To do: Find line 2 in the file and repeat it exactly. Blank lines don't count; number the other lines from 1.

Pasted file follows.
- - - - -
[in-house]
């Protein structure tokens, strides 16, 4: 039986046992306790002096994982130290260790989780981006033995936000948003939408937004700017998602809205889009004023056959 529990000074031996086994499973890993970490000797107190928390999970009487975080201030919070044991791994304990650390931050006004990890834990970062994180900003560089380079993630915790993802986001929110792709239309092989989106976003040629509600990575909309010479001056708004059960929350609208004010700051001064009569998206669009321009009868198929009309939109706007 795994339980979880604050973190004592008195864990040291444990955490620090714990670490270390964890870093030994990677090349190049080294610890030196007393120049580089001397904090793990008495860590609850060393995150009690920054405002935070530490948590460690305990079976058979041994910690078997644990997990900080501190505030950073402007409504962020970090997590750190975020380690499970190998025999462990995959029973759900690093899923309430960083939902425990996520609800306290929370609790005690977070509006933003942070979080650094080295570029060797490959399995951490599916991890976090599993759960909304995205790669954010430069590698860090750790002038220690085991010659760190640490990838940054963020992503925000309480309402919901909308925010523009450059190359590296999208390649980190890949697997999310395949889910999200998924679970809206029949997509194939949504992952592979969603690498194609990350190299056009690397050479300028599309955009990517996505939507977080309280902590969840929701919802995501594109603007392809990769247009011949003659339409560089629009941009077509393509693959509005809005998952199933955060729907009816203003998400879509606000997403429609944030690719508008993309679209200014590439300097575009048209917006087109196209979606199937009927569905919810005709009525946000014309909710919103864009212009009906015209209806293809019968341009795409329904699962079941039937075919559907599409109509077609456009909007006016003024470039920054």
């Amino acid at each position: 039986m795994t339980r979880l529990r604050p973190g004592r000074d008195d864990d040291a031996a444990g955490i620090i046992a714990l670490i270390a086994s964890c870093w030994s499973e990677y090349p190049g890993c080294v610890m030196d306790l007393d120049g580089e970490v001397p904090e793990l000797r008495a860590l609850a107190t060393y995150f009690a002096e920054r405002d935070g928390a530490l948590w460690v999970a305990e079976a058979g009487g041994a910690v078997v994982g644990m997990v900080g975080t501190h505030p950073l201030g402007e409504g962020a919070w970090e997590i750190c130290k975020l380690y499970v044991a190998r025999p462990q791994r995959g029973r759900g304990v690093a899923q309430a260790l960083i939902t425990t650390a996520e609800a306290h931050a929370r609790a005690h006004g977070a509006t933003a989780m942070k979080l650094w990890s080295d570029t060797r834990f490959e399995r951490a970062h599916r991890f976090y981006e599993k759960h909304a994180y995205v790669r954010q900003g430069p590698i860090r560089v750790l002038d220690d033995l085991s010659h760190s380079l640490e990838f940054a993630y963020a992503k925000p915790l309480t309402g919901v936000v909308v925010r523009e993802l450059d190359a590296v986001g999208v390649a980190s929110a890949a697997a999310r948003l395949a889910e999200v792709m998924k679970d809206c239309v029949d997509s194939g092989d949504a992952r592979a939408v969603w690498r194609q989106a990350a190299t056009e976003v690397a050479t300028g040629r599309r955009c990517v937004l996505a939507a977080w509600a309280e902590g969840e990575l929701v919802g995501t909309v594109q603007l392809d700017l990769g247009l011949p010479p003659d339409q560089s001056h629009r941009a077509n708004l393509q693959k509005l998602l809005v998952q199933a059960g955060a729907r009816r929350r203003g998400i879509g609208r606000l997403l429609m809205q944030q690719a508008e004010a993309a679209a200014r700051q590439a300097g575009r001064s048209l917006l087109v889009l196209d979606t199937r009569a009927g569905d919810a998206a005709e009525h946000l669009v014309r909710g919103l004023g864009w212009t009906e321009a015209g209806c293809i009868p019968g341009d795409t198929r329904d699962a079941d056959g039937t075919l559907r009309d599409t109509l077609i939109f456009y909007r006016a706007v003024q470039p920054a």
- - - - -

């Protein structure tokens, strides 16, 4: 039986046992306790002096994982130290260790989780981006033995936000948003939408937004700017998602809205889009004023056959 529990000074031996086994499973890993970490000797107190928390999970009487975080201030919070044991791994304990650390931050006004990890834990970062994180900003560089380079993630915790993802986001929110792709239309092989989106976003040629509600990575909309010479001056708004059960929350609208004010700051001064009569998206669009321009009868198929009309939109706007 795994339980979880604050973190004592008195864990040291444990955490620090714990670490270390964890870093030994990677090349190049080294610890030196007393120049580089001397904090793990008495860590609850060393995150009690920054405002935070530490948590460690305990079976058979041994910690078997644990997990900080501190505030950073402007409504962020970090997590750190975020380690499970190998025999462990995959029973759900690093899923309430960083939902425990996520609800306290929370609790005690977070509006933003942070979080650094080295570029060797490959399995951490599916991890976090599993759960909304995205790669954010430069590698860090750790002038220690085991010659760190640490990838940054963020992503925000309480309402919901909308925010523009450059190359590296999208390649980190890949697997999310395949889910999200998924679970809206029949997509194939949504992952592979969603690498194609990350190299056009690397050479300028599309955009990517996505939507977080309280902590969840929701919802995501594109603007392809990769247009011949003659339409560089629009941009077509393509693959509005809005998952199933955060729907009816203003998400879509606000997403429609944030690719508008993309679209200014590439300097575009048209917006087109196209979606199937009927569905919810005709009525946000014309909710919103864009212009009906015209209806293809019968341009795409329904699962079941039937075919559907599409109509077609456009909007006016003024470039920054």